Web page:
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Andreessen explains how Steve Jobs, Tim Cook are different

The venture capitalist says that market share didn't matter at all to Steve Jobs, but it certainly does to Tim Cook.

Apple CEO Tim Cook and the late Apple co-founder Steve Jobs.
Apple CEO Tim Cook and the late Apple co-founder, Steve Jobs.
James Martin/CNET

Famed Silicon Valley venture capitalist Marc Andreessen believes there is one major difference between Tim Cook and Steve Jobs: a desire for market share.

Speaking last night at an event in New York City, Andreessen said that Jobs' "single playbook" was to "invent a new product category, start with 100 percent market share, and then every day that goes by, lose market share until some terminal outcome."

Andreessen pointed to the Macintosh computer, the iPod, the iPhone, and the iPad as examples of that strategy. He noted -- correctly so -- that while Apple might own a large portion of a respective market soon after launch, other companies tend to join the fray and chip away at its market share. In some cases, like the iPod, the company can still remain the biggest vendor. In others, like the PC market, its market share dwindled to an inconsequential figure.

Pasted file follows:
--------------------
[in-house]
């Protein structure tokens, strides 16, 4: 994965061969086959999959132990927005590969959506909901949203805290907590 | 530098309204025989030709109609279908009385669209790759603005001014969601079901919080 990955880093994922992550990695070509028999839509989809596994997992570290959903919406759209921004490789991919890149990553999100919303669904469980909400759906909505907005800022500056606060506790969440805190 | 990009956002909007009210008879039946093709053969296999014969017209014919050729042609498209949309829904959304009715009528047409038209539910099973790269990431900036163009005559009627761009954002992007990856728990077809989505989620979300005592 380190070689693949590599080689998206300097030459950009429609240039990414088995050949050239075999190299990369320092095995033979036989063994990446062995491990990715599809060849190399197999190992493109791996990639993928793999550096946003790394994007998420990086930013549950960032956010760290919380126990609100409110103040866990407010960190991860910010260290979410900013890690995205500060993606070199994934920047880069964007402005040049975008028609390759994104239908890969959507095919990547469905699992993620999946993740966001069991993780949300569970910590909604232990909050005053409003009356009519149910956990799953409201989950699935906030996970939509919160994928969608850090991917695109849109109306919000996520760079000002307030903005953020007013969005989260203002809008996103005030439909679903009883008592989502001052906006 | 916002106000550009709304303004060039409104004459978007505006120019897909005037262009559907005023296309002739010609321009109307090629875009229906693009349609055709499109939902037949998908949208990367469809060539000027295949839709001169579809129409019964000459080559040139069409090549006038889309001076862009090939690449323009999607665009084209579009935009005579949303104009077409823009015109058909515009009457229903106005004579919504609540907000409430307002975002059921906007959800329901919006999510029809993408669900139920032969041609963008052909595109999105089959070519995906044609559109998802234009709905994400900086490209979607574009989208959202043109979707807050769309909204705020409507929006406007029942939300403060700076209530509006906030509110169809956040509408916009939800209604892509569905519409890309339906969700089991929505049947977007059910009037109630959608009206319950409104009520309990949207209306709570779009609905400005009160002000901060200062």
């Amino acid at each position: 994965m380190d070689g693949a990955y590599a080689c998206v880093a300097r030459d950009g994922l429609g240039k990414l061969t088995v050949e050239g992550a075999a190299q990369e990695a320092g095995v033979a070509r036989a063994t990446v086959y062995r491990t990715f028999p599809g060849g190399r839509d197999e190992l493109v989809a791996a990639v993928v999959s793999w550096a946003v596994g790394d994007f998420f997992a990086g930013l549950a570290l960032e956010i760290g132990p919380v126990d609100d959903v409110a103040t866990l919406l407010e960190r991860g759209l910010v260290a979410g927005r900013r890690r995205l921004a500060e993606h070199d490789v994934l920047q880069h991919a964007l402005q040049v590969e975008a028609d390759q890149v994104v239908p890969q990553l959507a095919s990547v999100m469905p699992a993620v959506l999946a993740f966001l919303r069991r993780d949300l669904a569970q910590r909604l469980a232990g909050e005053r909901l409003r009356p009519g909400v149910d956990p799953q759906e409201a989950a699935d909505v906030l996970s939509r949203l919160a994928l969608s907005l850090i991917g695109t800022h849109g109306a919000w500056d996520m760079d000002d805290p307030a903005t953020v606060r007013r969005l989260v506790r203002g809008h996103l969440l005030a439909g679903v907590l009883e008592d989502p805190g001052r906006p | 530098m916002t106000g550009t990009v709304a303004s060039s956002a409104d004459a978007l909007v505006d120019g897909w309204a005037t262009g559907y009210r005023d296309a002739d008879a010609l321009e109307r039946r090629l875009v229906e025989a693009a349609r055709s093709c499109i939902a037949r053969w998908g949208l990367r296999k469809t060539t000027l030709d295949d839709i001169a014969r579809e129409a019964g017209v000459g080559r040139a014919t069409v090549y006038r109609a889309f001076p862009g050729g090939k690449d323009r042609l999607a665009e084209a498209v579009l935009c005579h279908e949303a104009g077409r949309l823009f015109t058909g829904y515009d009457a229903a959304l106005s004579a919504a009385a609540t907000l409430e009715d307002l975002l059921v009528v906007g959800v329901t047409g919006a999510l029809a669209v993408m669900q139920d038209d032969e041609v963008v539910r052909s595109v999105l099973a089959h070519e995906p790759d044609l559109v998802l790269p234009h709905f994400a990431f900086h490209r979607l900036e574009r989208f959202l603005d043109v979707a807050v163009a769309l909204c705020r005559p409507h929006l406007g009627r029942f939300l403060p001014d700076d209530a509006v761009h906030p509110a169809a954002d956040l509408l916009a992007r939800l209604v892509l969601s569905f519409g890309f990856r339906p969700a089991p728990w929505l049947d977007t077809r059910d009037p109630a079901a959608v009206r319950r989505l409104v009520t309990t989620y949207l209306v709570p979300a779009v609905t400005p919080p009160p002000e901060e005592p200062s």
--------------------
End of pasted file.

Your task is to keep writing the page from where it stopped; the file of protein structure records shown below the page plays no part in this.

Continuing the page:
Still, Andreessen argues that Steve Jobs didn't care about that. Instead, he focused on a "pricing umbrella" that kept Apple's margins propped up even as market share started to fall.

Since taking over the CEO role at Apple last year, Cook has seemingly followed a different strategy, Andreessen said, according to business news site Quartz, which hosted the event. The VC pointed to the new iPad Mini, which reportedly comes with smaller margins than its larger counterpart, as proof that Cook is willing to reduce margins in exchange for market share.

So, why is Cook changing Apple's strategy? According to Andreessen, it has everything to do with software.

"In the long run in these markets, if you're not the majority market share, you don't have the majority of the apps," he said, adding that the fewer applications available for OS X proved troublesome for that platform in its battles with Windows over the years.

If that's the case, the smartphone market could get tricky for Apple. During the third quarter, research firm IDC noted, the Android OS was found on 75 percent of all smartphones shipped worldwide. Last year, Android owned 57.5 percent of that market.